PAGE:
Furthermore, applicants who are not yet enrolled as students, or general public requesting accommodations while on campus, will be referred to the campus president. Applicants requesting more time to take the entrance exam will be required to provide supporting documentation for this request.
*Reviewing documentation and arranging for appropriate adjustments/ accommodations takes time, and a delay in following through can result in a delay in receipt of adjustments/accommodations. Thus, it is important that students disclose to the university their need for accommodations as soon as possible (if not at time of enrollment, then soon after), to allow sufficient time to make necessary arrangements.
Sources and Forms of Documentation*
Documentation is critical in determining suitable adjustment(s)/ accommodation(s). It is an individual student’s responsibility to identify her- or himself as a person with a disability and to provide the Institute with diagnostic documentation of the disability from an appropriately licensed professional. The documentation must 1) demonstrate how the disability limits the student’s ability to participate in an academic setting, 2) clearly outline the accommodation or academic adjustment requested, 3) be included as part of the application, and 4) be submitted to the campus president for procedural verification. This documentation is provided to the Accommodations Review Committee before an adjustment/accommodation is provided.
Below are acceptable sources of documentation for substantiating a student’s disability and request for particular accommodations:
The student is a vital source of information regarding how he or she may be “limited by impairment.” A student’s narrative of his or her experience of disability, barriers, and effective and ineffective accommodations is an important tool, which, may be sufficient for establishing disability and a need for accommodation.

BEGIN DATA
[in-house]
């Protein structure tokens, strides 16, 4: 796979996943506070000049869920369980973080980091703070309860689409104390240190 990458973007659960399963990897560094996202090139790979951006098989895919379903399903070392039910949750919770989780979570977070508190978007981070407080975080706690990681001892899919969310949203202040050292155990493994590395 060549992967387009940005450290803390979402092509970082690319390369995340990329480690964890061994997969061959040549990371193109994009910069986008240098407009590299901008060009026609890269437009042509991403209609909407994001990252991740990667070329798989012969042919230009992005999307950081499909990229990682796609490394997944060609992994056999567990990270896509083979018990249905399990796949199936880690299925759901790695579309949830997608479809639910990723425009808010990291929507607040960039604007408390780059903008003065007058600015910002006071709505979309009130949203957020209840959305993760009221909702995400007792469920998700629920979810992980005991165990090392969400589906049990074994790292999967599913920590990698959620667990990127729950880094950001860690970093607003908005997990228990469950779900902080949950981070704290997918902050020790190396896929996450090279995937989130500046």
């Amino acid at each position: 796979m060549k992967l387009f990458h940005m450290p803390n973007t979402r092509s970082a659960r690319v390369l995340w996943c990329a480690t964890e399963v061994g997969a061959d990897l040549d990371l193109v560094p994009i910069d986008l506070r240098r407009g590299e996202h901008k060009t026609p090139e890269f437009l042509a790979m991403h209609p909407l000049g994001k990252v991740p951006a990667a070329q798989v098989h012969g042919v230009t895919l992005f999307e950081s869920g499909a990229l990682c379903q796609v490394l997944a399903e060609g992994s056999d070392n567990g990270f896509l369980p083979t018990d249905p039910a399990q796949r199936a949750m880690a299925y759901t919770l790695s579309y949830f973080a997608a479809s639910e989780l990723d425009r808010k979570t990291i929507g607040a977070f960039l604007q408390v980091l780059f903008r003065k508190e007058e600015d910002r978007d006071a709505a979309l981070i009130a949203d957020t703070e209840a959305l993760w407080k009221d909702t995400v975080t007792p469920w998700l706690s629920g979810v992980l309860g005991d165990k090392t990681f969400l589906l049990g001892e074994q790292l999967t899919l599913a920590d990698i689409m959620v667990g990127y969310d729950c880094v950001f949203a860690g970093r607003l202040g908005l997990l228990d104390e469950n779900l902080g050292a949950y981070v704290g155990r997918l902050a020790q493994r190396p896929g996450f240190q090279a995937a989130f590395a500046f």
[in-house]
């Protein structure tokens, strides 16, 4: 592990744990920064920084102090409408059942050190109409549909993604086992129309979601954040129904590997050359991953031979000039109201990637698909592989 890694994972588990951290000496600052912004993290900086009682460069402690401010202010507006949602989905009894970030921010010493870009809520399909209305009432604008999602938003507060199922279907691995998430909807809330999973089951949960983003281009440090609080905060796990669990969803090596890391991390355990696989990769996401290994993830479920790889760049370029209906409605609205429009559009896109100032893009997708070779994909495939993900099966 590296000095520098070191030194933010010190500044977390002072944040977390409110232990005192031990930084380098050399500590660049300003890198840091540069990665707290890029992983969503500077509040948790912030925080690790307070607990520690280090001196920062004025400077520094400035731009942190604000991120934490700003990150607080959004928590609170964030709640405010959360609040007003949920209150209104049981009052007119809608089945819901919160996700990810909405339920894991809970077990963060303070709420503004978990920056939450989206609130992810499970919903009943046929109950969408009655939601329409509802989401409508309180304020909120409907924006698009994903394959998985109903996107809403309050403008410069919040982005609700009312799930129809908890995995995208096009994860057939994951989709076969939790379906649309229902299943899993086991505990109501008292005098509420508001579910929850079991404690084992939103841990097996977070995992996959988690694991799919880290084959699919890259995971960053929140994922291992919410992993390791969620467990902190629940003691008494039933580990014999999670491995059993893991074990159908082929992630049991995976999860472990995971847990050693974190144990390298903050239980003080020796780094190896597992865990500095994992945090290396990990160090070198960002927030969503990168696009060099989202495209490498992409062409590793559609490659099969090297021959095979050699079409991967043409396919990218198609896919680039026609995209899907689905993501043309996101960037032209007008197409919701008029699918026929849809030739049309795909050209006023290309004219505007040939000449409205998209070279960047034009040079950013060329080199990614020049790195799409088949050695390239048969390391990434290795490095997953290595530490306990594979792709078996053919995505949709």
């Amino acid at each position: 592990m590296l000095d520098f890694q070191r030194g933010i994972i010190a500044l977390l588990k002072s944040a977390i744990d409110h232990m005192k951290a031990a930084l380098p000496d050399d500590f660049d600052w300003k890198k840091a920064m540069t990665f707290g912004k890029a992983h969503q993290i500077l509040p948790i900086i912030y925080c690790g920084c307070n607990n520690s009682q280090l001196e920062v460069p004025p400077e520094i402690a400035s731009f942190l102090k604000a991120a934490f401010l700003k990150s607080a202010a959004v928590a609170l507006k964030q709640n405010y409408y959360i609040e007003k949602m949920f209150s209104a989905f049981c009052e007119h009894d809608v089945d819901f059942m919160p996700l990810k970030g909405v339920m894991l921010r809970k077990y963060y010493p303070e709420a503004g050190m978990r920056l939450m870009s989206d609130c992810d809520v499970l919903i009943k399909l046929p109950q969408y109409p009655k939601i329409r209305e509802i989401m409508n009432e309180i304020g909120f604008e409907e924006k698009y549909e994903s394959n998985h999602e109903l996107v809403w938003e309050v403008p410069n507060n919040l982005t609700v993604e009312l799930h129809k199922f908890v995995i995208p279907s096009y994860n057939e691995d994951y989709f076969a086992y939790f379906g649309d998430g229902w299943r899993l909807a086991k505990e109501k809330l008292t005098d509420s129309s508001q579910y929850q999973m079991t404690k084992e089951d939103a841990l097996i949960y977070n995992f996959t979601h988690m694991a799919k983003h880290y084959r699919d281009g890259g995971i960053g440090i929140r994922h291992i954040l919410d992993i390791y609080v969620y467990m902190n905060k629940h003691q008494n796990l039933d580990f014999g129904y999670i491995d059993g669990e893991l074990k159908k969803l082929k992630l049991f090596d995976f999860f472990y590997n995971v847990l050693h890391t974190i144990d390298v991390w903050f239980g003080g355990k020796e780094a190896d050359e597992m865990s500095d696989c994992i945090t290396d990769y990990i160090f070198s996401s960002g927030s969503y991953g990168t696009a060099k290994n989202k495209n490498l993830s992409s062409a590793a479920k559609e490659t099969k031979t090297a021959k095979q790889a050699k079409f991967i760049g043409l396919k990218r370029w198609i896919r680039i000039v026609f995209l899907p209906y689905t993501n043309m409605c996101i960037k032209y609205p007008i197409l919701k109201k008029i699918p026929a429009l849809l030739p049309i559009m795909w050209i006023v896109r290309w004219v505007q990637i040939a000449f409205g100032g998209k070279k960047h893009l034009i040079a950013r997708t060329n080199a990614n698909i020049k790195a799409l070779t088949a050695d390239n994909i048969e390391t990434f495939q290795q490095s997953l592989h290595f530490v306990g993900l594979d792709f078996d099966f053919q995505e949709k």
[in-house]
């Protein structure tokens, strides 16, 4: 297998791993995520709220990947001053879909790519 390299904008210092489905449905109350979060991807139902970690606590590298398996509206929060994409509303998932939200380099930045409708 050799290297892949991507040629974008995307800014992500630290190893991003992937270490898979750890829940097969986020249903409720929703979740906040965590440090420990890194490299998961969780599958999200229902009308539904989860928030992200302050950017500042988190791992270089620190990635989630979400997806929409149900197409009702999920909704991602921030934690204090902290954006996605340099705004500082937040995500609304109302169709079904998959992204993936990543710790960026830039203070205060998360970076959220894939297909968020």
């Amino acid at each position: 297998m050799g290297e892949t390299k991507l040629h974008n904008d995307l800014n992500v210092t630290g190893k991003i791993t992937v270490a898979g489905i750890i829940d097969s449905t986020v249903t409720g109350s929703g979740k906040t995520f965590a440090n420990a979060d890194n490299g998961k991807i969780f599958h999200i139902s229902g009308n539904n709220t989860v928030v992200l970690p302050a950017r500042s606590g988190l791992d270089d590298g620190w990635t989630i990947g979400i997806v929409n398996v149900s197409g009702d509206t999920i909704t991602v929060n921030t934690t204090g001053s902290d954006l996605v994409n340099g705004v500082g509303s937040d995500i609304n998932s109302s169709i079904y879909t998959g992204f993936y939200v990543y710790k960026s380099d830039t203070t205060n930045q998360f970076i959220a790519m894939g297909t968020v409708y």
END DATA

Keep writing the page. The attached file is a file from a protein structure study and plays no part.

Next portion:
Information from External or Third Parties
Diagnostic documentation of the disability from an appropriately licensed professional. The documentation should demonstrate how the learning disability limits the student’s ability to participate in an academic setting, must clearly outline the accommodation or academic adjustment requested, and must be submitted to the campus president for verification.
- Southeaster Institute’s process and criteria for determining accommodations may not be the same as practiced by other institutions or entities.
Confidentiality and Information Release Policy
Southeastern Institute is committed to ensuring that all disability information regarding a student is maintained as confidential as required or permitted by law. In most instances, the Institute will not inform faculty members as to the nature of a student’s disorder unless it is necessary for providing appropriate adjustments/ accommodations or in order to protect the health and safety of the student and/or others. Faculty is informed of necessary or appropriate adjustments/ accommodations needed to meet a student’s disability-related needs. A student may give written authorization for the release of diagnostic documentation if he or she wishes to share it with others.
In addition to the usual adjustments/accommodations provided by faculty, the Institute reserves the right to release supplementary information should there be a need to know. Some common need-to-know scenarios include, but are not limited to the following circumstances:
- a request for a course substitution
- the safety of the student and/or others
- complaint or appeal cases
- special financial aid considerations
Completed Accommodation Request Forms and any documentation of disability are confidential and are stored in a locked file or other secure location under the control of the dean of academic affairs that is separate from the student’s permanent student record.